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Turnagain Pass Avalanche Forecast RSS

Archives
ARCHIVED FORECAST - All forecasts expire after 24 hours from the posting date/time.
Issued
Tue, January 1st, 2013 - 7:00AM
Expires
Wed, January 2nd, 2013 - 7:00AM
Forecaster
Wendy Wagner
The Bottom Line

BOTTOM LINE
A quick hitting storm over the Turnagain Pass region currently will keep our avalanche danger at HIGH today. Additional snow and wind will continue to stress the snowpack throughout the day and natural avalanches are likely. Human triggered avalanches will be very likely and it is recommended to steer clear of avalanche terrain today.

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Tue, January 1st, 2013
Alpine
Above 2,500'
High (4)
Avalanche risk
Treeline
1,000'-2,500'
High (4)
Avalanche risk
Below Treeline
Below 1,000'
High (4)
Avalanche risk
Alpine
Above 2,500'
Avalanche risk
High (4)
Treeline
1,000'-2,500'
Avalanche risk
High (4)
Below Treeline
Below 1,000'
Avalanche risk
High (4)
Danger Scale:
No Rating (0)
Low (1)
Moderate (2)
Considerable (3)
High (4)
Extreme (5)
Avalanche Problem 1
  • Storm Slabs
    Storm Slabs
Storm Slabs
Storm Slab avalanches are the release of a cohesive layer (a slab) of new snow that breaks within new snow or on the old snow surface. Storm-slabs typically last between a few hours and few days (following snowfall). Storm-slabs that form over a persistent weak layer (surface hoar, depth hoar, or near-surface facets) may be termed Persistent Slabs or may develop into Persistent Slabs.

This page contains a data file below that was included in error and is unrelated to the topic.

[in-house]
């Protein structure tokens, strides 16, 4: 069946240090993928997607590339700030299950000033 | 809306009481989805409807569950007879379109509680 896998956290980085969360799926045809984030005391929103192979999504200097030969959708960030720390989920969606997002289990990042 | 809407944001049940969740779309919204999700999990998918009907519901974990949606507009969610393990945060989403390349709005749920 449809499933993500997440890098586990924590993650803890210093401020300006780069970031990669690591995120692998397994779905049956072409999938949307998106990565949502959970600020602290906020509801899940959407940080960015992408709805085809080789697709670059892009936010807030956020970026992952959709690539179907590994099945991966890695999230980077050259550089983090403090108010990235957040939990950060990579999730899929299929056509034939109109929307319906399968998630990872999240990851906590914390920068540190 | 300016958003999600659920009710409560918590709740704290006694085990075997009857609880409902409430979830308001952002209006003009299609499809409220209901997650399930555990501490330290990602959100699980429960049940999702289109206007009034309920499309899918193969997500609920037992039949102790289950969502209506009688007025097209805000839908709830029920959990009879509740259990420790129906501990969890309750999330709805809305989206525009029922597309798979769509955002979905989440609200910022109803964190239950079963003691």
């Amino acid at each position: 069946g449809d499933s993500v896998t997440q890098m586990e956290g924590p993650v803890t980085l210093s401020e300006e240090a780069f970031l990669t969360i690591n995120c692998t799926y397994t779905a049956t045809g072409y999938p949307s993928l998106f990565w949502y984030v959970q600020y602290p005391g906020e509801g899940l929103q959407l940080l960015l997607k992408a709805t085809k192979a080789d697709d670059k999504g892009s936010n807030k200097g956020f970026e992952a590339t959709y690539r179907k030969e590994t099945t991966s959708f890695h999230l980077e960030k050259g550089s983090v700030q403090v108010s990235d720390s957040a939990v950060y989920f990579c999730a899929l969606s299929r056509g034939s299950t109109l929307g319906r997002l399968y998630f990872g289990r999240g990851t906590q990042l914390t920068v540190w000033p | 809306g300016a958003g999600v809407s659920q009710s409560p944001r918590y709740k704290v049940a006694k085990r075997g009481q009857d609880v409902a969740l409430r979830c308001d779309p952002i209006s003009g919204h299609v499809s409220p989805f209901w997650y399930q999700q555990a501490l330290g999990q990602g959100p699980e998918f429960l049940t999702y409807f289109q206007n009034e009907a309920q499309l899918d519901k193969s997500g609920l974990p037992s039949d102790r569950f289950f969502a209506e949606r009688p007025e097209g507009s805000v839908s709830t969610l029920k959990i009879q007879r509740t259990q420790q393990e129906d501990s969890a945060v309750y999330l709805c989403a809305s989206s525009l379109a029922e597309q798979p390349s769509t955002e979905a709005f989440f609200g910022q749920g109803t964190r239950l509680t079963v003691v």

More info at Avalanche.org

Happy New Year! Well, the holiday season has not disappointed. In the past week we have more than doubled our snowpack and in some areas tripled it! But, the action is not over. We will welcome in 2013 with yet another storm. This one should be quick hitting but will add another couple feet to our deepening pack.

With current snowfall rates at 1-2 inches per hour this morning we can expect all the usual storm snow problems. These are:

Wind slabs – slab avalanches formed in areas where the winds are loading slopes.
Storm slabs  – slab avalanches in areas without wind that occur before the new snow has time to bond with itself.
Sluffing – loose snow avalanches on steep slopes where the new snow lacks cohesion.

The new slabs formed today will be around 1 1/2 to 2 ft deep and likely quite touchy. At elevations below 2500′ there is a crust formed by the rain on snow from Dec 30th that will act as a bed surface under the new snow. Slides triggered at these lower elevations could run quite far. Getting tangled up in one of these could quickly ruin your day. Staying out of avalanche terrain is still your best bet for getting back to the car safely.

Avalanche Problem 2
  • Deep Persistent Slabs
    Deep Persistent Slabs
Deep Persistent Slabs
Deep Persistent Slab avalanches are the release of a thick cohesive layer of hard snow (a slab), when the bond breaks between the slab and an underlying persistent weak layer deep in the snowpack. The most common persistent weak layers involved in deep, persistent slabs are depth hoar or facets surrounding a deeply buried crust. Deep Persistent Slabs are typically hard to trigger, are very destructive and dangerous due to the large mass of snow involved, and can persist for months once developed. They are often triggered from areas where the snow is shallow and weak, and are particularly difficult to forecast for and manage.